LUNCH IN THE LAB -- April 30, 2013 at 2:30 PM ET
Steady Stream of Space Debris Rains Down on Earth
Low Earth Orbit is the region of space within 1,200 miles of the Earth's surface. It is the most concentrated area for orbital debris. Photo by NASA Orbital Debris Program Office.
Update: May 1 | On a January night in 1997, Lottie Williams of Tulsa, Okla., was strolling through the park with friends when she saw a flash of light stream across the sky, and then, bam!, a shard of metal the size of a soda can nailed her on the shoulder. It was debris that had apparently detached from a disintegrating Delta 2 booster rocket while falling back to Earth. And it made Williams the only person known to have ever been struck by falling space junk. Since the object wasn't heavy, it startled, but didn't harm her.
It's a little known fact that approximately once a week, a large object like a defunct spacecraft or a rocket body falls out of space and plunges back to Earth, likely landing in the ocean, or a vast area like Siberia or the Canadian outback. And smaller objects are falling from space back to Earth daily in a fiery descent. The Antares rocket for example, which launched on April 21, crashed back to Earth on Saturday.
"About once a year, we'll find piece of spacecraft or a rocket body that survived reentry," said Nicholas Johnson, NASA's chief scientist for orbital debris.
While this cascade of raining space junk sounds menacing, the objects actually pose little risk to humans. Smaller objects usually burn up during reentry and no one object, Johnson said, poses a larger than 1 in 10,000 risk to humans.
The Department of Defense has a space surveillance network that tracks tens of thousands of man-made objects in orbit, including the biggest baddest pieces of space junk out there. These are the 23,000 objects bigger than a baseball, or 10 centimeters or larger in size. And scientists also monitor the objects falling back to Earth.
"We track, on average, two to three objects reentering the Earth's atmosphere each day," said Defense department spokesperson Lt. Col. Monica Matoush.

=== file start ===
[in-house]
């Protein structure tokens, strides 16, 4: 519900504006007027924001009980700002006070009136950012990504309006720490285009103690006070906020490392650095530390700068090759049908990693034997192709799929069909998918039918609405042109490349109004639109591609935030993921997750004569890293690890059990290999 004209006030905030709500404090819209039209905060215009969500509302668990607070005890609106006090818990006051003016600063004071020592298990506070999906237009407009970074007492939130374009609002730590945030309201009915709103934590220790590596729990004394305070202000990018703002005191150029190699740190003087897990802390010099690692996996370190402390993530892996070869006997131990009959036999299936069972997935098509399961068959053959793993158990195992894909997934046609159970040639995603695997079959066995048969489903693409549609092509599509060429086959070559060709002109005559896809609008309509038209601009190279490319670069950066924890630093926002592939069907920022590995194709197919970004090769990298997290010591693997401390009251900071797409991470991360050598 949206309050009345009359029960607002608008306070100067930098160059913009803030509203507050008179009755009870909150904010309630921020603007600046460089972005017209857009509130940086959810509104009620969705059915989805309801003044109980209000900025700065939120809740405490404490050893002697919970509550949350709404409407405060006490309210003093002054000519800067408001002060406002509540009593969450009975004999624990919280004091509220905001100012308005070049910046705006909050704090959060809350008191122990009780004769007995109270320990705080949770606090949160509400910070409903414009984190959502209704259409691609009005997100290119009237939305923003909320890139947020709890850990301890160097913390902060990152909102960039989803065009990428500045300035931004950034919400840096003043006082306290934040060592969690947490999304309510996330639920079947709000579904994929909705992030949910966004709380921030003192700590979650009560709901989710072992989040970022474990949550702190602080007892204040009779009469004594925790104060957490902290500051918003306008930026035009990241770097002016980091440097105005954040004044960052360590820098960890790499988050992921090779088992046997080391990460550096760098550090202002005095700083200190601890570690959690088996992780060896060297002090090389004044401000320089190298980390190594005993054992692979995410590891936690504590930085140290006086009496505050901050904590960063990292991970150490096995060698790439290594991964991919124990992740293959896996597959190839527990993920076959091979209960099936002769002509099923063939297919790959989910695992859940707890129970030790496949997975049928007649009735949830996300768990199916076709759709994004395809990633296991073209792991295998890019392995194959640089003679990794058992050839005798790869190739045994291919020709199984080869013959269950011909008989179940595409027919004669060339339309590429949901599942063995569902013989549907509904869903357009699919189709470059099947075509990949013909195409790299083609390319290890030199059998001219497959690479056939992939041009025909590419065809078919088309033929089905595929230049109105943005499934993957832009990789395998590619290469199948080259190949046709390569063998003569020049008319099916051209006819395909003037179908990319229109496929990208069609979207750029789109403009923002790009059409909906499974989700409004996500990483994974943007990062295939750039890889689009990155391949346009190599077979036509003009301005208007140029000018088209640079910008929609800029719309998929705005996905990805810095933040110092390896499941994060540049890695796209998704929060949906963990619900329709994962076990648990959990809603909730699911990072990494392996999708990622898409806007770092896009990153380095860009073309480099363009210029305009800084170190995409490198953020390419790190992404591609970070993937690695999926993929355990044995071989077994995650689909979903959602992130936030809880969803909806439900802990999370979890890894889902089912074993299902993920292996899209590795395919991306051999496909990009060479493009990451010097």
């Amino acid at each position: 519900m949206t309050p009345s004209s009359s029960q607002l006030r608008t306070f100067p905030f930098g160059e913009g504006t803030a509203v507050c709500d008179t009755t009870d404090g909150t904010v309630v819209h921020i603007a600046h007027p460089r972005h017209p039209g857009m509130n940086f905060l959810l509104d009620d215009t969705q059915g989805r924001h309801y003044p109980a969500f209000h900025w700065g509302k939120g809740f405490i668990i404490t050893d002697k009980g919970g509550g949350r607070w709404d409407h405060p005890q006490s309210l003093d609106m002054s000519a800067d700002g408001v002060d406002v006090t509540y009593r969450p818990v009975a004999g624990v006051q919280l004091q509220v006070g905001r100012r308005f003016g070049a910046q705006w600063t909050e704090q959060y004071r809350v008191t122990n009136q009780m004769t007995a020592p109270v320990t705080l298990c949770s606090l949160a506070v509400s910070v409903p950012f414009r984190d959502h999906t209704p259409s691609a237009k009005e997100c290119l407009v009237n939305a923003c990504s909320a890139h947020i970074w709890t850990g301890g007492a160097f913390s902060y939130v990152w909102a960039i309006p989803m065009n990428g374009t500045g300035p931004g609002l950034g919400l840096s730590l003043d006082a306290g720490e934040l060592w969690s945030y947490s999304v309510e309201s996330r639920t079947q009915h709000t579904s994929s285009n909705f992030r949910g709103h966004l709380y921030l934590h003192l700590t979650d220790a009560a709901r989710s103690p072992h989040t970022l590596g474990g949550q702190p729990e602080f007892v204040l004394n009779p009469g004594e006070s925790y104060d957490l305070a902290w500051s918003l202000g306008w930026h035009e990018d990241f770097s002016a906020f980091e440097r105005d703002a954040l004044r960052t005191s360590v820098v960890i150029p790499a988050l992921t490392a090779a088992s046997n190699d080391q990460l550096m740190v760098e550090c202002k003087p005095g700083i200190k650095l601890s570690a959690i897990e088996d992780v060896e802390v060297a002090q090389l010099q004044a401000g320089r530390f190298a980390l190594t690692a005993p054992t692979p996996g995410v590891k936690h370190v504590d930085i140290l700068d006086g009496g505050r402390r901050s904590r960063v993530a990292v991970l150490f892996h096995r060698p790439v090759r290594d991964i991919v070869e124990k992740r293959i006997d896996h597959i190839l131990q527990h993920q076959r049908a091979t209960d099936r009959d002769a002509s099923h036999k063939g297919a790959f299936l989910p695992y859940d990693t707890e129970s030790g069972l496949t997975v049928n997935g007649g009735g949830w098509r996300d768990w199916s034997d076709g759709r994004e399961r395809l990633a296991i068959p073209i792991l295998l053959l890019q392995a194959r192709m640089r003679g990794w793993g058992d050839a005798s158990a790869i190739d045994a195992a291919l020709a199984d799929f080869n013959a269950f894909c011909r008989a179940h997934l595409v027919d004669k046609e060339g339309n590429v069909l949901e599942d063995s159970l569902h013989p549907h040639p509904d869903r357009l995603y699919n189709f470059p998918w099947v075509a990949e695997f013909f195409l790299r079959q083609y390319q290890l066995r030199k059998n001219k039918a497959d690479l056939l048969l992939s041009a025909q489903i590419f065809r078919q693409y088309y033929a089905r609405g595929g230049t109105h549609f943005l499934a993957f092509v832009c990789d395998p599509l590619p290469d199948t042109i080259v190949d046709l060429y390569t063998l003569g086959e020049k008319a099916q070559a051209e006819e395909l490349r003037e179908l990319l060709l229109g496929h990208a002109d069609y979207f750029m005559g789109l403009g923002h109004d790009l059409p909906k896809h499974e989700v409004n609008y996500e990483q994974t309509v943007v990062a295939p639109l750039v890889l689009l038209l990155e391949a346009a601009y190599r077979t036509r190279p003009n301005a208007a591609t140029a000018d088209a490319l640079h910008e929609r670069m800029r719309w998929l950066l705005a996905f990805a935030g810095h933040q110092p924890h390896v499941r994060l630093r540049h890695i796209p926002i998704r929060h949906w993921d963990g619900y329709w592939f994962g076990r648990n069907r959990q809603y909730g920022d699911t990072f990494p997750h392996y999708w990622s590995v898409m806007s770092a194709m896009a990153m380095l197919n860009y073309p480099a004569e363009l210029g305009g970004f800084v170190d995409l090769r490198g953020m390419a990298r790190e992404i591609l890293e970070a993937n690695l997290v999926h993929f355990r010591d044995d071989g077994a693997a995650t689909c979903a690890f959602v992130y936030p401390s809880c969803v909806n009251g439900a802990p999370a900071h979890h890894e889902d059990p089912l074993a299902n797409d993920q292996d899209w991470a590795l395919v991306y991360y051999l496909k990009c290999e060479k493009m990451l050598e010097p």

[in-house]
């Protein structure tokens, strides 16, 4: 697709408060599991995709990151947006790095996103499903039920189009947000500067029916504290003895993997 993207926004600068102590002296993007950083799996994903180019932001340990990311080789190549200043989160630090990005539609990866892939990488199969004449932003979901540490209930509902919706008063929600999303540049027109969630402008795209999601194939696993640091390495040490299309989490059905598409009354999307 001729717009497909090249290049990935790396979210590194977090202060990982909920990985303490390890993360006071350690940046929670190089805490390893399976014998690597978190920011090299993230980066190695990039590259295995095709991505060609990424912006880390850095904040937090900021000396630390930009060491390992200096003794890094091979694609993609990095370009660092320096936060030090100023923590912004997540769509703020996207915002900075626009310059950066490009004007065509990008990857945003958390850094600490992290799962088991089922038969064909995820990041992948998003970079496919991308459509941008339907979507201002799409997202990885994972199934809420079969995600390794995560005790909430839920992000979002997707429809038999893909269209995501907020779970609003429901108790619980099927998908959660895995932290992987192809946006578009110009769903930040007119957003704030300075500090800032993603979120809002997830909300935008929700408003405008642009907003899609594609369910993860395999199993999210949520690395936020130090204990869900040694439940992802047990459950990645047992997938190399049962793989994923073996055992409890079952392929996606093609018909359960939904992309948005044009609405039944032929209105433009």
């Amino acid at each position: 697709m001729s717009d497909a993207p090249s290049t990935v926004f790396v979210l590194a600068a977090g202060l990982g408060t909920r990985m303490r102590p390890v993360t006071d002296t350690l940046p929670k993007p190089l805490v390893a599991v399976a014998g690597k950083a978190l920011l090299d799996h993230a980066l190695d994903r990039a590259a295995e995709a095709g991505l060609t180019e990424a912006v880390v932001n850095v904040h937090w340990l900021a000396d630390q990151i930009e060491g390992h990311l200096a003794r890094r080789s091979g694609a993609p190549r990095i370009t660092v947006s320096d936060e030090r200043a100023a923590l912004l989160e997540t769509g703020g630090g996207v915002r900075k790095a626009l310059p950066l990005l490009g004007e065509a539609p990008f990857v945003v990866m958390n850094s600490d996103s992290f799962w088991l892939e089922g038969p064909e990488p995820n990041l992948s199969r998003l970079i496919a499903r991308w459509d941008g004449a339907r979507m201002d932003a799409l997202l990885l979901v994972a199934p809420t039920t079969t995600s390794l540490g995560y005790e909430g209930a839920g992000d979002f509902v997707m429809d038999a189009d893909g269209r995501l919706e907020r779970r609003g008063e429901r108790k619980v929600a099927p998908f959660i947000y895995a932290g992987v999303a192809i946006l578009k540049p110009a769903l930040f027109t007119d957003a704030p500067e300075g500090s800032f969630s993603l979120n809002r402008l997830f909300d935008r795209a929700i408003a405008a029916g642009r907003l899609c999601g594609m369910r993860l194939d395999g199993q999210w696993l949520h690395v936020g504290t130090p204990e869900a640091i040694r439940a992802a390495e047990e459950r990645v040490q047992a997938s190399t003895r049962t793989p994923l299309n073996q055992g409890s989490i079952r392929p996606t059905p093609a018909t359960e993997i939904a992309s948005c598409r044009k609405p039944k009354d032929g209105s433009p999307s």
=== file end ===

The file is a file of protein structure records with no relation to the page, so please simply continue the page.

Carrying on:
Flying through space at about 7 miles per second, these objects can wreak havoc on a spacecraft or satellite. And they're potentially harmful to an astronaut doing a spacewalk. The Defense department sends out warnings of large objects in the trajectory of a spacecraft or satellite about three days in advance.
Then there are the smaller ones - the half million 1 centimeter objects and the 100 million 1 millimeter objects.
"Small objects can do a lot of damage to a spacecraft if it's not adequately protected," Johnson said. "But the shielding is such that we can defend against objects up to 1 centimeter."
Critical components of the International Space Station, for example, are shielded to withstand debris up to 1 centimeter. Once or twice a year, Johnson said, NASA will maneuver the entire 400-metric ton space station to avoid massive space junk barreling toward it. They also perform so-called "collision avoidance maneuvers" with the 1,100 operational robotic spacecraft in low-Earth orbit.
With these shields protecting against smaller objects and the Defense department monitoring the larger ones, it's the in-between pieces -- the 5 centimeter objects -- which pose the greatest threat, Johnson said.
On Feb. 10, 2009, the Iridium 33 satellite collided with the defunct Kosmos 2251 satellite at a speed of 26,000 miles per hour, creating 2,000 additional pieces of space debris. And in 1996, a piece of space debris collided with the Cerise satellite, tearing off a portion of the satellite's gravity-gradient stabilization boom, damaging the spacecraft.
"If a 5 centimeter piece of debris were to hit any spacecraft, it could cause very severe damage and loss of the mission," Johnson said.
During an international meeting last week, scientists discussed possibilities to remove some of the more high-risk materials from low-Earth orbit. One possibility would involve launching new spacecraft into orbit, latching onto the defunct spacecraft or debris and boosting it into the ocean.
And future space missions must include safe disposal. No definitive plan has been launched yet, although global experts say there is an "urgent need" to remove space debris. But it's challenging, Johnson said:
"It took a lot of effort and money to put those things into orbit, and it will take a lot of effort and money to bring these things back down," he said.
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Rebecca Jacobson, Tom Kennedy and David Pelcyger contributed to this post.